So maybe humans are naturally inclined to develop an appreciation for harmony based on an overtone series, but nurture determines which overtone series we are most exposed to?
Music appreciation has to happen within culture as well as physics. You can probably think of several musical genres that you don’t like—but I would be astonished to hear of even a single genre that some genetic group liked, and others couldn’t learn to enjoy.
When we encounter visual situations that rarely arose throughout the period of human evolution, our instincts can lead us to interpretations that conflict with reality; this is an evolutionary explanation of optical illusions. Similarly, when we encounter moral situations that rarely arose throughout the period of human evolution, our instincts may lead us to decisions that are hard to reconcile with what we regard as moral behavior.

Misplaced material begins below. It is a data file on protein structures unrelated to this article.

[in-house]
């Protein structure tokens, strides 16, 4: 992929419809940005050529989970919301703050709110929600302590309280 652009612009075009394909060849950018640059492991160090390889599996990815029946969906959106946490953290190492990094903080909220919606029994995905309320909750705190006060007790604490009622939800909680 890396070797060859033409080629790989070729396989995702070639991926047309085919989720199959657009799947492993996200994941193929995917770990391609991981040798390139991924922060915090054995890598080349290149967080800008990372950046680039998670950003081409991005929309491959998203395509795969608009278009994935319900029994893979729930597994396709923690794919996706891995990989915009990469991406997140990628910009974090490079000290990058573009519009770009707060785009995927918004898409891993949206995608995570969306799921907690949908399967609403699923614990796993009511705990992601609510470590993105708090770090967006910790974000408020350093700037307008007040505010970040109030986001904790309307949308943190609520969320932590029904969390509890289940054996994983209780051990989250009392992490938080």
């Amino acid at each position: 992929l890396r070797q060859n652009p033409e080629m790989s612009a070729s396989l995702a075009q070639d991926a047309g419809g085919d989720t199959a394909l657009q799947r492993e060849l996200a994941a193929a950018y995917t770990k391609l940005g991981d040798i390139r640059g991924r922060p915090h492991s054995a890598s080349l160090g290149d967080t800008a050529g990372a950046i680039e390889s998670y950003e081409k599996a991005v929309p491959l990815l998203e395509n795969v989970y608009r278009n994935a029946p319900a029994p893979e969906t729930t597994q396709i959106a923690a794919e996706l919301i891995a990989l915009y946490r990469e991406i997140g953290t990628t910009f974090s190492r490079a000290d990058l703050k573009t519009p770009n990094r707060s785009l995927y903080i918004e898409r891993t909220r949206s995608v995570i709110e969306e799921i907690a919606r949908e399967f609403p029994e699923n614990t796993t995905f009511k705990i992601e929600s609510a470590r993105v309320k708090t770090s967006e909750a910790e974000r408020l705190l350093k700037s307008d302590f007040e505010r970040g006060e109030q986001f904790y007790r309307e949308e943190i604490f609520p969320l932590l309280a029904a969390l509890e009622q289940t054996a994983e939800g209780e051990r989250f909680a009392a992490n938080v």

When I see an optical illusion—like Wile E. Coyote trying to run into a tunnel painted onto a cliff face—my visual cortex is fooled, even if I know it’s an illusion, and even if I know the principle behind the illusion. But the moral equivalent doesn’t persist: once you correct your knowledge or your reasoning, nothing is left of your indignation based on faulty reasoning or incorrect evidence.
It appears that moral “biases” can be “overcome”, but visual “biases” can only be worked around. I think that’s evidence in favor of an “nature” explanation for optical illusions and a “nurture” explanation for moral biases.